AUTHOR/S: Maricel P. Hilario-Patiño, Augusto B. Gatmaytan
This study is part of a larger research project of the World Resources Institute, investigating women’s participation in decision-making with respect t community land in contexts of land acquisition by outside investors or companies in three countries, including the Philippines. The research project hopes to provide concrete data which could serve as the basis for the formulation of gender-equitable and participatory regulatory frameworks for future cases of land acquisition.
To that end, the researchers selected Sitio Tamangan, in Sen. Ninoy Aquino municipality, sultan Kudarat province as project field-site. Tamangan is among a number of Dulangan Manobo communities affected by the operation of an industrial tree plantation whose license recently expired, and was thus negotiating with the Manobos for an extension of the same through the Free and Prior Informed Consent (FPIC) procedures set down by law. Conditions were thus opportune for the documentation and analysis of the community women’s participation in deciding whether or not to allow the company to continue operating in the area.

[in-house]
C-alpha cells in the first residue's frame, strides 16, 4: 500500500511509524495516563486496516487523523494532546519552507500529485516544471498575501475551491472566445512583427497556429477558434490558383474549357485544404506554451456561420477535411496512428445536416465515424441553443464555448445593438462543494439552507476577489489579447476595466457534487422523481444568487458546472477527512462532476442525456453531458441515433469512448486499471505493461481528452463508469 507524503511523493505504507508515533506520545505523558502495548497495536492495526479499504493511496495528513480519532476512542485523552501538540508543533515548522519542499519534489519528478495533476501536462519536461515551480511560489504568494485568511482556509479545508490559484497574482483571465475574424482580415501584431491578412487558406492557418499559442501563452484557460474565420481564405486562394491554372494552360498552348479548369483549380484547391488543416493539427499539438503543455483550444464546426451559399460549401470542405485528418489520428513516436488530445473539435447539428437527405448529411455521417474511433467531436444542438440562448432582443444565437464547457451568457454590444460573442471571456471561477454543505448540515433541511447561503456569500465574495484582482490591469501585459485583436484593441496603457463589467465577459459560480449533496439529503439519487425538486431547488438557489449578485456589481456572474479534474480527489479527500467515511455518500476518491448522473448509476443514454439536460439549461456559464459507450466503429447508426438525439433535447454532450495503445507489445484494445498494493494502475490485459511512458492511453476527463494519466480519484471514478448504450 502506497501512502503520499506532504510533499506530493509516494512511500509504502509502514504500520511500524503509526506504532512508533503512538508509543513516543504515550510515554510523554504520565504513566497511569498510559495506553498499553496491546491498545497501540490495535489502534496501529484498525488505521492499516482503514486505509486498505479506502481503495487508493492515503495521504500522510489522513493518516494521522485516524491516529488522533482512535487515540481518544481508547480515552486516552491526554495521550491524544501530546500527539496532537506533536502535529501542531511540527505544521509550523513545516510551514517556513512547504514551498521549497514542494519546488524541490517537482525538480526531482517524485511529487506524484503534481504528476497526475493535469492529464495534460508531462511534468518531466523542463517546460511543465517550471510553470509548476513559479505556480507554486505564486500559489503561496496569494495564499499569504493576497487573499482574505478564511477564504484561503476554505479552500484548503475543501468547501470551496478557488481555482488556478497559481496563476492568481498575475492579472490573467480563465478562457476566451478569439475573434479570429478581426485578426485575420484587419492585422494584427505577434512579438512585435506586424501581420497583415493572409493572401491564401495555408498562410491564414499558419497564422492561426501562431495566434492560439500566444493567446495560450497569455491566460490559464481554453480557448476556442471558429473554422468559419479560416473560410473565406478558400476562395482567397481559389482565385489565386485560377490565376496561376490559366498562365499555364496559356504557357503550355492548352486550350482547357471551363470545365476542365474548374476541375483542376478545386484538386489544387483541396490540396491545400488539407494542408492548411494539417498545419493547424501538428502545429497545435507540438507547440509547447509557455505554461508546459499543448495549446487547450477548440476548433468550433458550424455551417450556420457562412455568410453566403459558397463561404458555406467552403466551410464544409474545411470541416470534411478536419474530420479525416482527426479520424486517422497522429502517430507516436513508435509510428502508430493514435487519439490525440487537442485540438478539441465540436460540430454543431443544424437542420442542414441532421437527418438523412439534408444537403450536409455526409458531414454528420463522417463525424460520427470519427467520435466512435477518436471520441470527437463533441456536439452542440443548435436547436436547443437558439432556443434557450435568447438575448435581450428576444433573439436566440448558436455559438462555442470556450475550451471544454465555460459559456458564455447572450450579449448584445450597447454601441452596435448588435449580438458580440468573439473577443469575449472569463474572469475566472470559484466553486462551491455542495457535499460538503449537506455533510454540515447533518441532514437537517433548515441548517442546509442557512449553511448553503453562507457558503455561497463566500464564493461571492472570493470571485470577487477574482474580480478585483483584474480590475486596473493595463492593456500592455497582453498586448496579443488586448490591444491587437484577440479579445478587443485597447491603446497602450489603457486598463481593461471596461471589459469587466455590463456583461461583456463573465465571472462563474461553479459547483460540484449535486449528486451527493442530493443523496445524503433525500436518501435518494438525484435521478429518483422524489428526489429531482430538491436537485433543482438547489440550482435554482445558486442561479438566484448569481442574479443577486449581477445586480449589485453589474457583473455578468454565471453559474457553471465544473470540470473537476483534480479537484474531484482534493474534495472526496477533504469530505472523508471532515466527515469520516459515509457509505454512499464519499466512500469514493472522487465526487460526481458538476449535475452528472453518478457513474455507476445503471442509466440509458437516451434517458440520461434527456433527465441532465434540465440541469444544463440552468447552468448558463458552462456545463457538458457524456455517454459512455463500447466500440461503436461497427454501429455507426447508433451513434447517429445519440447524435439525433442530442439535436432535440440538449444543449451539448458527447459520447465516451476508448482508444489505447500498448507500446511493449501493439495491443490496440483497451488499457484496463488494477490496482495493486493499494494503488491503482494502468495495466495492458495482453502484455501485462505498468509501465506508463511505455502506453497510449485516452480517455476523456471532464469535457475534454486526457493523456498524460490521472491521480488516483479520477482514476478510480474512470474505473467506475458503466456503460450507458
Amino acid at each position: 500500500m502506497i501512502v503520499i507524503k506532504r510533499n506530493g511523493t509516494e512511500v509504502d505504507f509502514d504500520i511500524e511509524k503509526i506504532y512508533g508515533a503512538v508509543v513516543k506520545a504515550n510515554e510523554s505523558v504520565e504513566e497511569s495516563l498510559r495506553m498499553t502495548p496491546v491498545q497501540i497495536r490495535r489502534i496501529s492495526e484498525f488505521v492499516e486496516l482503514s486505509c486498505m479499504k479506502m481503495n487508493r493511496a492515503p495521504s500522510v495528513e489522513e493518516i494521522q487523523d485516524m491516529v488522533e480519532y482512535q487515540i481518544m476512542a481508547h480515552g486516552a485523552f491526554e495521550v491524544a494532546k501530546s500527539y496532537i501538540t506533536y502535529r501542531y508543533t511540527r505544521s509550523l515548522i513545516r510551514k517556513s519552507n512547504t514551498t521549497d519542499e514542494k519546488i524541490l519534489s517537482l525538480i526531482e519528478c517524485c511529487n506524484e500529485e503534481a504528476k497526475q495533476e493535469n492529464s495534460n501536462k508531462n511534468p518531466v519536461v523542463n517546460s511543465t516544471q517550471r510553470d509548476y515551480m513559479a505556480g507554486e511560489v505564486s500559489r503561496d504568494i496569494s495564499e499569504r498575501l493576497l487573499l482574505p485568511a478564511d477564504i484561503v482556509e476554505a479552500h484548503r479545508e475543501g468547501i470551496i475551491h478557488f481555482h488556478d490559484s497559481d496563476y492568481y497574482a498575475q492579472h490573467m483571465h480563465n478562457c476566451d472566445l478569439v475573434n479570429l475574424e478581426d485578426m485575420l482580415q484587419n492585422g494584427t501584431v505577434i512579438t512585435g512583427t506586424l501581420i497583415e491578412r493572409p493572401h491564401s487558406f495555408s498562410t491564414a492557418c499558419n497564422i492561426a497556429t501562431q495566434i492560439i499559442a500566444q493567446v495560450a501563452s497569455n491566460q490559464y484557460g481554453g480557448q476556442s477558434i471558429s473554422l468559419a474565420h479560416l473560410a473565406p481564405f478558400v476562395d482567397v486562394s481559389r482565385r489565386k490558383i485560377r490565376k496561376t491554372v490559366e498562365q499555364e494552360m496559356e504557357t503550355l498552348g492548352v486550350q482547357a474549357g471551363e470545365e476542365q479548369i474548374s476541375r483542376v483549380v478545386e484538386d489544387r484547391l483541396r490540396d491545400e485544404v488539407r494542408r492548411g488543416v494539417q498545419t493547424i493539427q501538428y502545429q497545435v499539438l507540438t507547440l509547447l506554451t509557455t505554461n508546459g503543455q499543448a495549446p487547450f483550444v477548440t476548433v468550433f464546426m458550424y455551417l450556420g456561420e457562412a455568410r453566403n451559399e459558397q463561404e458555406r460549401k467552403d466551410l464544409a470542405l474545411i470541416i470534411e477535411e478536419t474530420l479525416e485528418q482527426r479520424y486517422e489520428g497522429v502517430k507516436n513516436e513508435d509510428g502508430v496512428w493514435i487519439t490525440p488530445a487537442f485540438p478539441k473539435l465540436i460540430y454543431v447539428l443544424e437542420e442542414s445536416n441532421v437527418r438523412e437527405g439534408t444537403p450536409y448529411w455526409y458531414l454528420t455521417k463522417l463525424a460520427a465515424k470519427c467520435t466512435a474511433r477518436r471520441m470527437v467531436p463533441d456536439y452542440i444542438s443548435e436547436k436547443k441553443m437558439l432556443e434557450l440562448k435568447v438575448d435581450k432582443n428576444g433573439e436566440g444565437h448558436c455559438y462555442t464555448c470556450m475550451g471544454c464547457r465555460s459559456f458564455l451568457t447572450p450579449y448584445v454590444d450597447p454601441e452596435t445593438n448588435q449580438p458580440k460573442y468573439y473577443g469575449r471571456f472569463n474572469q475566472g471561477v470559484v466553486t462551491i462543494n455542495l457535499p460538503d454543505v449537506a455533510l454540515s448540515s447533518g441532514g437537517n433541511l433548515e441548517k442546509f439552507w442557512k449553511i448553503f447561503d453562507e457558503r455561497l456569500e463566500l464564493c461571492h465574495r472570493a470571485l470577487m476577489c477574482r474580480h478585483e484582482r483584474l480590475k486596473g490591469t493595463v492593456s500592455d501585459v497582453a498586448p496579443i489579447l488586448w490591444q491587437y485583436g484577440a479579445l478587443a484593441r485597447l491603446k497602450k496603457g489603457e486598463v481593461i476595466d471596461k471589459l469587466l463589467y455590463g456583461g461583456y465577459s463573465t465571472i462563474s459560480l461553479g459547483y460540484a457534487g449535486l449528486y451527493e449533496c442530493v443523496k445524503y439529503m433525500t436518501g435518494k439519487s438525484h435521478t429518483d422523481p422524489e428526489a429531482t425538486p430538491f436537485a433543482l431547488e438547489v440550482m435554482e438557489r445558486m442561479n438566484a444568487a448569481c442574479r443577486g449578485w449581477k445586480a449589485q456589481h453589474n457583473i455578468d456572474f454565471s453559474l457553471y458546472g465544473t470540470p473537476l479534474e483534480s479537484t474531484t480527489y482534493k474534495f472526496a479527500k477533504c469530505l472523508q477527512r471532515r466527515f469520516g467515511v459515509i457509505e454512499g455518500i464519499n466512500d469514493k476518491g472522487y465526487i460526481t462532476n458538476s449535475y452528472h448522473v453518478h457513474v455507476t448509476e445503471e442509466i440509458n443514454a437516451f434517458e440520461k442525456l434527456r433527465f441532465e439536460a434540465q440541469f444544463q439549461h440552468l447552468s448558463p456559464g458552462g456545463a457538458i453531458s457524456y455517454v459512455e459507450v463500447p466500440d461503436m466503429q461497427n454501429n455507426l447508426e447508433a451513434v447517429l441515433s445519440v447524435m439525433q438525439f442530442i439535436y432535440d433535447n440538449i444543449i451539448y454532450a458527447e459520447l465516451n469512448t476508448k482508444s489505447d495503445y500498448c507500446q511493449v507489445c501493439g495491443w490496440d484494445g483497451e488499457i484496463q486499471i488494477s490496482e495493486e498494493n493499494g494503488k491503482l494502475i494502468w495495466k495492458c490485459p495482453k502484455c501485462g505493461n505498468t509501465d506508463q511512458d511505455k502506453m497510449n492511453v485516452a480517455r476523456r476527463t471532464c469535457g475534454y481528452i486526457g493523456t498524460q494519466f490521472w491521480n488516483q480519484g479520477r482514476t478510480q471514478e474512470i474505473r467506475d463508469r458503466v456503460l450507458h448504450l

The study found that, contrary to the widespread belief that indigenous land ownership is communal, land tenure among the Dulangan Manobo is private and individual. More importantly, women can be landowners in their own right; 20 out of 56 landowners encountered by the study were women. However, even though women owned lands, their participation in decision-making processes affecting those lands were limited by, among other factors, the fact that public meetings such as those of the FPIC procedures were traditionally dominated by men. In such meetings, women had to be represented by their men-folk, even though it was the former who actually had concrete interests at stake in the discussions or negotiations.
The study recommends that procedures such as FPIC be refined as to be more sensitive to local land and resource tenure concepts and practices. The FPIC procedures’ assumption that indigenous communities are homogenous entities that can unproblematically be represented by an identified list of leaders, or by a Peoples’ Organization may obscure the existence, and thus negate the participation, of the actual local stakeholders. It also makes particular calls for the institutionalized inclusion of all landowners- male or female-in decision-making processes affecting land; and for capacity building that will enable women, in particular, to speak for themselves in such processes.
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